Road Impressions

The Opel Kadett 1200S Coupe

The Opel Kadett has been known in this country since before the war. In those days it was cheap but not altogether nasty, having beneath its cardboard and pressed coconut construction a bog-simple engine that propelled it quite rapidly by the standards of the times, hydraulic anchors and i.f.s. I used to know John Eason-Gibson’s Kadett quite well around 1938. But when I encountered the breed again in 1970, in the guise of the postwar Kadett KE saloon, I was not impressed.

However, late in 1973 the model was very considerably revised and I must say the 1200S coupe that I drove recently is a vastly improved little car. I found it to possess notably comfortable seats, the front ones with head-restraints and reclining squabs, upholstered in what would pass for black embossed leather. It possessed such refinements as a heated back window, carpeting, cigarette lighter, roof grab, hinged rear 1/4-windows, etc., these being specialities of the two-door coupe model. There was also an electronic clock, which didn’t work.

The engine is a pretty agricultural-looking four-cylinder unit of 79 x 61 mm. (1,196 c.c.) which in the coupe pokes out 65 DIN horses at 5,600 r.p.m., and which has Opel’s high-set camshaft. It gave an unexpected surprise in the form of lively acceleration and was happy cruising at an indicated 70 m.p.h. It was rather noisy towards peak revs, and the back axle emitted an irritating hum at motorway speeds. There is a substantial stubby, gaitered gear lever, very baulky to get into first and second gear from rest and with a heavy lifting-movement required before reverse can be engaged, but otherwise pleasant to use. The 3-3/4 turns-lock-to-lock rack-and-pinion steering is moderately light but a bit sticky around the straight-ahead position and has good return action. The Opel was rather difficult to drive in cross winds yet through fast corners it performed well. It had 13 in. Michelin ZX tyres. The body interior is nicely done in black-matt finish with matching facia and the recessed door handles and other details are neat. There is no cubby, but an open tray ahead of the gear lever and a shelf before the passenger are provided. The latter was breaking away from its mounting and the o/s of the facia padding and trimming strip were also loose. A single l.h. stalk control flip-dips the headlamps and its extremity turns to work the wipers, while the rear-window heating is worked from the heater-fan control. There are powerful fresh-air orifices with closure flaps in the facia centre. This Opel coupe gets its extra performance from an increase in c.r. of 1.4 to 1, so at 9.2 to I good fuel is required. The filler cap for the 9-3/4 gallon tank is concealed behind the imitation o/s rear body-vent, which should deter casual milking thieves. The range was a useful 344 miles.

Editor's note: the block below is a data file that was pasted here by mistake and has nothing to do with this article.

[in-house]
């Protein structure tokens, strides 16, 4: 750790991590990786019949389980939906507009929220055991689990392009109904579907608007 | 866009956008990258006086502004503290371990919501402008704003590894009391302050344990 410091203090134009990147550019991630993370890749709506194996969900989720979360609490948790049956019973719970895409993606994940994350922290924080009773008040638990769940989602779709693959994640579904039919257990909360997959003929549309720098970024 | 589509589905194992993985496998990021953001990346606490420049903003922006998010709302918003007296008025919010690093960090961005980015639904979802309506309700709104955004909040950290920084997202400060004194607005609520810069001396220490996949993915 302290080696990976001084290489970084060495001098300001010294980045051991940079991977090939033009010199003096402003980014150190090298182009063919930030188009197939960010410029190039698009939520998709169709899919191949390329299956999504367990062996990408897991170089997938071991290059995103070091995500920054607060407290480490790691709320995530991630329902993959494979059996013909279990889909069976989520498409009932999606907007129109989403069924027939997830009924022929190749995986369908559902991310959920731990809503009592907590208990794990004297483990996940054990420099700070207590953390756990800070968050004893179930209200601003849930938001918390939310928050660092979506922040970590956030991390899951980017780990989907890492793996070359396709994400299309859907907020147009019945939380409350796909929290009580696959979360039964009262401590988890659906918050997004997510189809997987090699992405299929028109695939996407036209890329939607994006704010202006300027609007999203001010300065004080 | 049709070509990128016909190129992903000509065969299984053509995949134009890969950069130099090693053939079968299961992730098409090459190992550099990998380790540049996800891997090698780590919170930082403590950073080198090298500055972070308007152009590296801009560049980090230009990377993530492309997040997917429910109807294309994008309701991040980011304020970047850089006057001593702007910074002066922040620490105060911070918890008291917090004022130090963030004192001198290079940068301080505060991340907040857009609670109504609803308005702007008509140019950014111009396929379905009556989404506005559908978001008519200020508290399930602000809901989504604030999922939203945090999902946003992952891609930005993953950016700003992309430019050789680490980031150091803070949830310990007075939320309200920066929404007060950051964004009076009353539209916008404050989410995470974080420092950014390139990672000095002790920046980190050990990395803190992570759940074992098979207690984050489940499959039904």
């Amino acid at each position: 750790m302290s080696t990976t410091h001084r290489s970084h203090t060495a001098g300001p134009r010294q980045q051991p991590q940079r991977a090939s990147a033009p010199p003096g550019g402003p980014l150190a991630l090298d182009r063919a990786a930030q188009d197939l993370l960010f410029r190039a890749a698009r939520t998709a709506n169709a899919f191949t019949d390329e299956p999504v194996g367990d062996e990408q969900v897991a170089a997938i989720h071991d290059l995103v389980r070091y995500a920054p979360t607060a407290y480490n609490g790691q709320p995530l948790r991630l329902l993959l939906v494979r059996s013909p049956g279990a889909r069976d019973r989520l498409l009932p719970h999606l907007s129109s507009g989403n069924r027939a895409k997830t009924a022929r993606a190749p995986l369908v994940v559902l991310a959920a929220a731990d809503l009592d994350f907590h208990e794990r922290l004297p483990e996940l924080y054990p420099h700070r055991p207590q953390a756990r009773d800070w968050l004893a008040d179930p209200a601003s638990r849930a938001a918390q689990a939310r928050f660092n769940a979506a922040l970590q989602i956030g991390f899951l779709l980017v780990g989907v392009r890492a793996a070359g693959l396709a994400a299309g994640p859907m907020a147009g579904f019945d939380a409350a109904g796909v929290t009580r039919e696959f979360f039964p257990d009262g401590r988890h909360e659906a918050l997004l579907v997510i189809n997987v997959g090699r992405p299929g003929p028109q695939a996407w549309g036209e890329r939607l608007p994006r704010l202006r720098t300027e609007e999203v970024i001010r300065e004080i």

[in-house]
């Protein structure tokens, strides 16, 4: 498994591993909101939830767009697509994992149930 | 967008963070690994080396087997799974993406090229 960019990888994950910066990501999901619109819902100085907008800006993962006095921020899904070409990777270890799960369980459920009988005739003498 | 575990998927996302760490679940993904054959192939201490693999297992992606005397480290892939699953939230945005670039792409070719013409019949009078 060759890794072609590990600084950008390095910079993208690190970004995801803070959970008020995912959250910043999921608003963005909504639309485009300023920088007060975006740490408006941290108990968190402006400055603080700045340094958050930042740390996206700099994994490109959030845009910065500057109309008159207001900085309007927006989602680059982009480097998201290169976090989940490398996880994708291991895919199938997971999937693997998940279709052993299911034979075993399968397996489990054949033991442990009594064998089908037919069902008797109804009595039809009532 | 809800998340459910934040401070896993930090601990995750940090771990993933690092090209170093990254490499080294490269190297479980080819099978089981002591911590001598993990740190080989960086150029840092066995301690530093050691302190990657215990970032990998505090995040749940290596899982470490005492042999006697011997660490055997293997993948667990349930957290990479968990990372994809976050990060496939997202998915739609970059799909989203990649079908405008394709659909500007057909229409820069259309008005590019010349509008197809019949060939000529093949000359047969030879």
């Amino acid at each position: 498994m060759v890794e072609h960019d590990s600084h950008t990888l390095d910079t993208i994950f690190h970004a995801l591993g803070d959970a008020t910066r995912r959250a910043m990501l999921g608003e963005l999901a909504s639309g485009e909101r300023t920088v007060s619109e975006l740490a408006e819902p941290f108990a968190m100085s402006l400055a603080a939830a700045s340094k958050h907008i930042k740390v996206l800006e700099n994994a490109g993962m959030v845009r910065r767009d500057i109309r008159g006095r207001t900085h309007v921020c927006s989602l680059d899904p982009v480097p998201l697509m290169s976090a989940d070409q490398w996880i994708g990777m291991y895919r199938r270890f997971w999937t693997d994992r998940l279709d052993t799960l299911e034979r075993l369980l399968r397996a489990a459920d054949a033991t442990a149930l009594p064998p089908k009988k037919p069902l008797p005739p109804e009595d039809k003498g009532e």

I got to quite like this smart two-door coil-sprung £1,484 coupe, which used no oil in 525 miles and gave me a remarkable 38.5 m.p.g.after the 50-limit had been rescinded! The rear-hinged bonnet reveals a narrow radiator, accessible dip-stick and Delco General battery.—W.B.